Option 3, like any fired unit CO2 capture, suffers from limited available and/or well proven technologies, apart from the capital and energy intensity of any post-combustion capture.

    The choice and economics of CO2 capture in a SMR-based hydrogen plant are usually driven by the target percentage reduction in emissions based on any CO2 credit (for EOR or as by-product), or regulatory requirements and related credits or taxation going forward.

    Apr-2021

  • Mel Larson, Becht, mlarson@becht.com

    Most modern SMRs have a means of hydrogen purification, commonly now it is either pressure swing absorption and or a prism system. The effluent or reject stream will be rich in CO2 (40-45 mol%). This stream is the candidate to be processed further either with cryogenic or solvent systems to concentrate the CO2. The concentrated CO2 can be used for enhanced oil recovery. New technologies are being developed to consider absorption systems although not many have been taken to the commercial scale yet.   

    Apr-2021

  • Joris Mertens, KBC (A Yokogawa Company), Joris.Mertens@KBC.global

    CO2 can be captured from SMRs at different locations and using different technologies. Nearly all installations use amine solutions as the technology to capture CO2 and we are aware of one large scale cryogenic CO2 capture plant.

    In SMRs most CO2 is generated at the process side, not by burning fuel in the reformer furnace. Therefore, it is possible to capture most CO2 ‘pre-combustion’ after the shift reaction step, prior to the PSA and the furnace. This has the advantage that pressure (and therefore driving force for amine capture ) is high, which considerably reduces capital cost and plot space. However, it will not allow one to capture all CO2 generated on the unit (even if capture would be 100% efficient) because CO2 generated by the fuel of the furnace is generated after capture. Pre-combustion capture will enable capturing 5-6 tonnes of CO2 per tonne of hydrogen produced while the total CO2 emissions of the unit are at least 8 tonnes per tonne of hydrogen output.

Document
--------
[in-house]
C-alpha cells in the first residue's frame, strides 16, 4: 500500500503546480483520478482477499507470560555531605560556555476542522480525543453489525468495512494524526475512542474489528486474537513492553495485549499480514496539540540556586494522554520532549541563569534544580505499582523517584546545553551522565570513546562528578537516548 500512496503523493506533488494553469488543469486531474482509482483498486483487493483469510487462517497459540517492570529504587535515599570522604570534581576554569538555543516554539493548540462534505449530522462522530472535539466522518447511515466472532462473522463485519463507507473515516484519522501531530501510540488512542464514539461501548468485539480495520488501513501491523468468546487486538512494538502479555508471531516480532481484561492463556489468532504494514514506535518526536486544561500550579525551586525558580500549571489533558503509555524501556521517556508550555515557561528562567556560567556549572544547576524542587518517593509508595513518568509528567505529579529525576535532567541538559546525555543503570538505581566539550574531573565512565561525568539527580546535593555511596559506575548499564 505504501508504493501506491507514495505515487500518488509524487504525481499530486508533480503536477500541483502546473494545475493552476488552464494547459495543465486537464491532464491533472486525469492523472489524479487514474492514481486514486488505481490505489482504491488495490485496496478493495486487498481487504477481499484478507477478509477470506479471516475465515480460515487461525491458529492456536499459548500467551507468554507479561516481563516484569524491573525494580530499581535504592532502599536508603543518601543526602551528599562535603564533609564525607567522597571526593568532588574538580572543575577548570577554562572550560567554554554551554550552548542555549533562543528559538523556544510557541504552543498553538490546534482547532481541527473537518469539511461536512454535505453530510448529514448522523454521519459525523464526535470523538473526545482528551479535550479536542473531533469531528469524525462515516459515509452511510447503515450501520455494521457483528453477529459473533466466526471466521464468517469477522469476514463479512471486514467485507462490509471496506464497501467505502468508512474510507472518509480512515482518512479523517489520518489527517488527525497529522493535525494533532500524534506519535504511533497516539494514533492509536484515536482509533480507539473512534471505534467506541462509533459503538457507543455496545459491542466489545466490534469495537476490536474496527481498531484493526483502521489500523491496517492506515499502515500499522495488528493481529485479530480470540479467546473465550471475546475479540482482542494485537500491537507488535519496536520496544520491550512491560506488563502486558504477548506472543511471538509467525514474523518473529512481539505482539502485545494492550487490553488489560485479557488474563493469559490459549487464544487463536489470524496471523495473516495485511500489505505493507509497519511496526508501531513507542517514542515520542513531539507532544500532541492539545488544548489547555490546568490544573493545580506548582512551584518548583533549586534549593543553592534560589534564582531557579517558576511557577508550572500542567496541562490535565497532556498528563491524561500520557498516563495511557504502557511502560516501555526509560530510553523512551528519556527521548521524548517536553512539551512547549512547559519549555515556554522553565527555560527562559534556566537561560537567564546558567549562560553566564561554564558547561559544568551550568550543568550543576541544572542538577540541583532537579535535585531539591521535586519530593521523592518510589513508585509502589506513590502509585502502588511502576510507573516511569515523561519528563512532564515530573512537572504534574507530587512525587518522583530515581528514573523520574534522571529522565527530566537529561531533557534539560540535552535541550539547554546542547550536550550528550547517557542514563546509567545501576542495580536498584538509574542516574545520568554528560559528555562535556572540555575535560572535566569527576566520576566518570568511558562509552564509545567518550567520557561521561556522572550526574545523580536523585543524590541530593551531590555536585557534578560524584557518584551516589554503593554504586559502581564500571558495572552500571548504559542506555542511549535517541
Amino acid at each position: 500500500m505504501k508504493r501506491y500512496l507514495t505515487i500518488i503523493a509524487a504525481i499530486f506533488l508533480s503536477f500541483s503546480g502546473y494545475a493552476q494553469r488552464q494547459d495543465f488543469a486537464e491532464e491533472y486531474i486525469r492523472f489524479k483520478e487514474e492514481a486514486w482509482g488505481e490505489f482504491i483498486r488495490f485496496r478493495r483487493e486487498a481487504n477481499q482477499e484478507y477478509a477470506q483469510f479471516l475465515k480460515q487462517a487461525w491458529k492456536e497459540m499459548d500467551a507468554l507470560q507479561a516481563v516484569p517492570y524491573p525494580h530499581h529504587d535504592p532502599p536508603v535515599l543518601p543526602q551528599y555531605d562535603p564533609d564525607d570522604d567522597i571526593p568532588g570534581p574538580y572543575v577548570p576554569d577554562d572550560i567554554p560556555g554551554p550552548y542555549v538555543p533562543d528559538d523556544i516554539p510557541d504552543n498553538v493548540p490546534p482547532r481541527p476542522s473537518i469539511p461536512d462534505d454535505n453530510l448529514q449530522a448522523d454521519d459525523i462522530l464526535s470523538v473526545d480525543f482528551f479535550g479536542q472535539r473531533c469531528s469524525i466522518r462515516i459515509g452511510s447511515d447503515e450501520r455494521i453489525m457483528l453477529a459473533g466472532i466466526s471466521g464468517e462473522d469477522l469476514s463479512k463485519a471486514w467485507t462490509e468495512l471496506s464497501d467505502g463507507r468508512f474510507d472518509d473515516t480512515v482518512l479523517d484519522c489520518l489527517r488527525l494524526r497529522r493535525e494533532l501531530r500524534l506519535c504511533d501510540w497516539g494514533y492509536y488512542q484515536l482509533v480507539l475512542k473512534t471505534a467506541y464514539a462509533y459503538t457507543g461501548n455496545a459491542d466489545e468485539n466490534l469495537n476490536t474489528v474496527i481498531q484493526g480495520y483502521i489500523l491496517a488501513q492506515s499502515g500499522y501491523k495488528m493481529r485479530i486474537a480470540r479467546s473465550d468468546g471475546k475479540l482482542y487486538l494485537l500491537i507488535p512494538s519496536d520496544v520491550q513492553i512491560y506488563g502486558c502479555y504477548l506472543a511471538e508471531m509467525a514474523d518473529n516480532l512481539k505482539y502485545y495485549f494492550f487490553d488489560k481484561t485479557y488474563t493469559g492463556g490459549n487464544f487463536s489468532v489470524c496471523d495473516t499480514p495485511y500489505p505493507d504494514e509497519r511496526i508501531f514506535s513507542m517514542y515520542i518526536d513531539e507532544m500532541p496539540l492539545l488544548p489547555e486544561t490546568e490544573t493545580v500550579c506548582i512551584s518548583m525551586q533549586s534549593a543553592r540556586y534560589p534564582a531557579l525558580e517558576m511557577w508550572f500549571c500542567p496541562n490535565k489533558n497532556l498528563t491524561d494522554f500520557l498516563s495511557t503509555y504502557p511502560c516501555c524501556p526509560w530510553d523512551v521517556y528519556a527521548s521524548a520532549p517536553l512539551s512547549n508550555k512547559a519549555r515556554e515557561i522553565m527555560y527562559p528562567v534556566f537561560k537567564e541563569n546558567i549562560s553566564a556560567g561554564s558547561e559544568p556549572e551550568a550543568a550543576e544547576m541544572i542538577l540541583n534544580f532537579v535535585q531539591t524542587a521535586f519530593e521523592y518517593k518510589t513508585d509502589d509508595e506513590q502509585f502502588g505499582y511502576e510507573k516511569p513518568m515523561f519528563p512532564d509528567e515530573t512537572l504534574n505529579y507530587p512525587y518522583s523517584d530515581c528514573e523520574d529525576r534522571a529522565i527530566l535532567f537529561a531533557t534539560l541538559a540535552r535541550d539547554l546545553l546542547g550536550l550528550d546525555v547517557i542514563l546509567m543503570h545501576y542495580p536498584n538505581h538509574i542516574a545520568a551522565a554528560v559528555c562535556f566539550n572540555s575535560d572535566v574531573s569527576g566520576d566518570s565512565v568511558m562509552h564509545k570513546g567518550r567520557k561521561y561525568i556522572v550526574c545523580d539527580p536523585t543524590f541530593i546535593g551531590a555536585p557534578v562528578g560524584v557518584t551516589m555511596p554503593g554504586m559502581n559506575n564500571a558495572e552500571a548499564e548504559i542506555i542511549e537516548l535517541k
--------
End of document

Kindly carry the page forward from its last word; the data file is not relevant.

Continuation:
Post-combustion capture of the CO2 from the SMR furnace flue gas also has the advantage that it is a tail-end solution which in many cases will be easier to fit in. But it will be larger in size and require more capital investment. In short, the choice between pre- and post-combustion is the result of a trade-off between a number of advantages and disadvantages, the main ones being the investment cost and the amount of carbon captured.

    Apr-2021

  • Ulrich Koss, Petrogenium, ulrich.koss@petrogenium.com

    In a refinery, steam methane reforming (SMR) based hydrogen production represents one of the most prominent single-point sources of CO2 emissions. It consists of three consecutive process steps. In the steam reformer, a mixture of natural gas and steam is ‘reformed’, which means it is converted to syngas – a mixture of H2, CO, and CO2. The reforming reaction is strongly endothermic and consumes a lot of heat, which is provided by combusting gas in the furnace of the SMR.